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Thursday 25 October 2007

Review and analysis of hospitalization costs associated with antipsychotic nonadherence in the treatment of schizophrenia in the United States.

By: Sun SX, Liu GG, Christensen DB, Fu AZ.

Curr Med Res Opin 2007 Oct;23(10):2305-12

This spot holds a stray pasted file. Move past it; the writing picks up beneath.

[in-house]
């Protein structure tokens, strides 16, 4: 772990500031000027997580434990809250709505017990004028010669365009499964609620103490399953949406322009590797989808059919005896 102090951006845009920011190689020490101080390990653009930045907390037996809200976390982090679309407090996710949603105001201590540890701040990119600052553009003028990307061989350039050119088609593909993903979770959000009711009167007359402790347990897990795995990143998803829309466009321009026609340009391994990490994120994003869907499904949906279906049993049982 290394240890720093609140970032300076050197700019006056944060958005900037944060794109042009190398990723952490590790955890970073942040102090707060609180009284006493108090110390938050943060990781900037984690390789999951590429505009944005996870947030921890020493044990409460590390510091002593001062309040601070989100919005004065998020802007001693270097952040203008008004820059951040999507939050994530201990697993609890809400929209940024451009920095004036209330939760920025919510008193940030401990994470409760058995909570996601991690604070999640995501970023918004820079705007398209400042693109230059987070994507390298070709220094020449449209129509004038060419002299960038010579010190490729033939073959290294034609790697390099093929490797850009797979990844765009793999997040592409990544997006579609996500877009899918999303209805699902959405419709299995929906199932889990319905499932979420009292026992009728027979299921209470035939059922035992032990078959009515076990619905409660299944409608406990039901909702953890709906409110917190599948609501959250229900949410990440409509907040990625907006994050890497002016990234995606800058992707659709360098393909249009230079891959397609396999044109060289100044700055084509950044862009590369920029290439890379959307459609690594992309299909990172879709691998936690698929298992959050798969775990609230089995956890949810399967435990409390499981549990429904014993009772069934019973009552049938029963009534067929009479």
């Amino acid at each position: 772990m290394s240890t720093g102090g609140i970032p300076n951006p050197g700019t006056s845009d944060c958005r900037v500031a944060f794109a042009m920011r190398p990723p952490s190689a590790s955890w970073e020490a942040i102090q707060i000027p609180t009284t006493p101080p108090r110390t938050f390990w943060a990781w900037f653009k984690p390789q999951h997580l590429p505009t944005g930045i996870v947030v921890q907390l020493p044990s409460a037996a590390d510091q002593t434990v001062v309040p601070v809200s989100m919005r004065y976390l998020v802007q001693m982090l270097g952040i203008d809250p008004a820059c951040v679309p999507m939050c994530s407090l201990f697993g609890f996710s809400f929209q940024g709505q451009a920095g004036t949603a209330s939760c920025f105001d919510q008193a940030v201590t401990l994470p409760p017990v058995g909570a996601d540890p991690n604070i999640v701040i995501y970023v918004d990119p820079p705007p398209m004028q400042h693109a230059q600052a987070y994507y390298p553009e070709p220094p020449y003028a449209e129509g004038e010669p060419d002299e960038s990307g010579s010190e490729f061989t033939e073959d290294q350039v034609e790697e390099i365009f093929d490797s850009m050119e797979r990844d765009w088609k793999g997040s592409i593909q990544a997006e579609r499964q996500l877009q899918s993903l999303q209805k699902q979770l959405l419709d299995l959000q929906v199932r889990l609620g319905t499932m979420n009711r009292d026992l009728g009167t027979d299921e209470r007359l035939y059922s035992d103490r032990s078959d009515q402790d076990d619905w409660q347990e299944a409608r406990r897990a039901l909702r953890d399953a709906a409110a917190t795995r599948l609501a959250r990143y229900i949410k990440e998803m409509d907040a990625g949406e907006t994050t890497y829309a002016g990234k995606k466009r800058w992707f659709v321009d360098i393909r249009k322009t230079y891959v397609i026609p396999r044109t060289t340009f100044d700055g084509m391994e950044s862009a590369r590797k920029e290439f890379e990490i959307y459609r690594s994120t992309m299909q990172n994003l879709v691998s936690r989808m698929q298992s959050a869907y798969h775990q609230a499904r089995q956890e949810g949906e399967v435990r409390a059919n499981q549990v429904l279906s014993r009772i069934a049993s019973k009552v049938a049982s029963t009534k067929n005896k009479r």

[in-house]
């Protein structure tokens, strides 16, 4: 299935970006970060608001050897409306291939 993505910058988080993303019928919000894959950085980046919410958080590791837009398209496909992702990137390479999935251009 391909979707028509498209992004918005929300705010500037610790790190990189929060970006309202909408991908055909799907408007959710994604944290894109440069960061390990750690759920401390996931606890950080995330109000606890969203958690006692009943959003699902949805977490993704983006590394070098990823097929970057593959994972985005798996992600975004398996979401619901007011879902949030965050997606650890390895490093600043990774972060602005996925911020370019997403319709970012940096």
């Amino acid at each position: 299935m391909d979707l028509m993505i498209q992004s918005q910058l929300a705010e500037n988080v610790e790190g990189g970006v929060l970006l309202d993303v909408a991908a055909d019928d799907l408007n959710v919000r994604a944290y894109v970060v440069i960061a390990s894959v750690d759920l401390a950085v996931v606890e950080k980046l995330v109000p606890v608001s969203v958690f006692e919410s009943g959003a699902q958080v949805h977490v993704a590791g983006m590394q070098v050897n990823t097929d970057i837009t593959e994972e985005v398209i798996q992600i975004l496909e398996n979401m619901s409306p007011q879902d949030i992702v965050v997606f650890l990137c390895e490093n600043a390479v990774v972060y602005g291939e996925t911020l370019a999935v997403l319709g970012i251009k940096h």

OBJECTIVE: To review the literature addressing the economic outcomes of nonadherence in the treatment of schizophrenia, and to utilize the review results to provide an update on the economic impact of hospitalizations among schizophrenia patients related to antipsychotic nonadherence. METHODS: A structured search of EMBASE, Ovid MEDLINE, PubMed and PsycINFO for years 1995-2007 was conducted to identify published English-language articles addressing the economic impact of antipsychotic nonadherence in schizophrenia. The following key words were used in the search: compliance, noncompliance, adherence, nonadherence, relapse, economic, cost, and schizophrenia. A bibliographic search of retrieved articles was performed to identify additional studies. For a study to be included, the date of publication had to be from 1/1/1995 to 6/1/2007, and the impact of nonadherence had to be measured in terms of direct healthcare costs or inpatient days. Subsequently, an estimate of incremental hospitalization costs related to antipsychotic non adherence was extrapolated at the US national level based on the reviewed studies (nonadherence rate and hospitalization rate) and the National Inpatient Sample of Healthcare Cost and Utilization Project (average daily hospitalization costs). RESULTS: Seven studies were identified and reviewed based on the study design, measurement of medication nonadherence, study setting, and cost outcome results. Despite the varied adherence measures across studies, all articles reviewed showed that antipsychotic nonadherence was related to an increase in hospitalization rate, hospital days or hospital costs. We also estimated that the national rehospitalization costs related to antipsychotic nonadherence was $1479 million, ranging from $1392 million to $1826 million in the US in 2005. LIMITATIONS: The estimate of rehospitalization costs was restricted to schizophrenia patients from the Medicaid program. Additionally, the studies we reviewed did not capture the newer antipsychotic drugs (ziprasidone, aripiprazole and paliperidone). Thus, the nonadherence rates or rehospitalization rates might have changed after these new drugs came to the market, which could limit our cost estimation. CONCLUSIONS: Poor adherence to antipsychotic medications was consistently associated with higher risk of relapse and rehospitalization and higher hospitalization costs. To reduce the cost of hospitalizations among schizophrenia patients, it seems clear that efforts to increase medication adherence should be undertaken.

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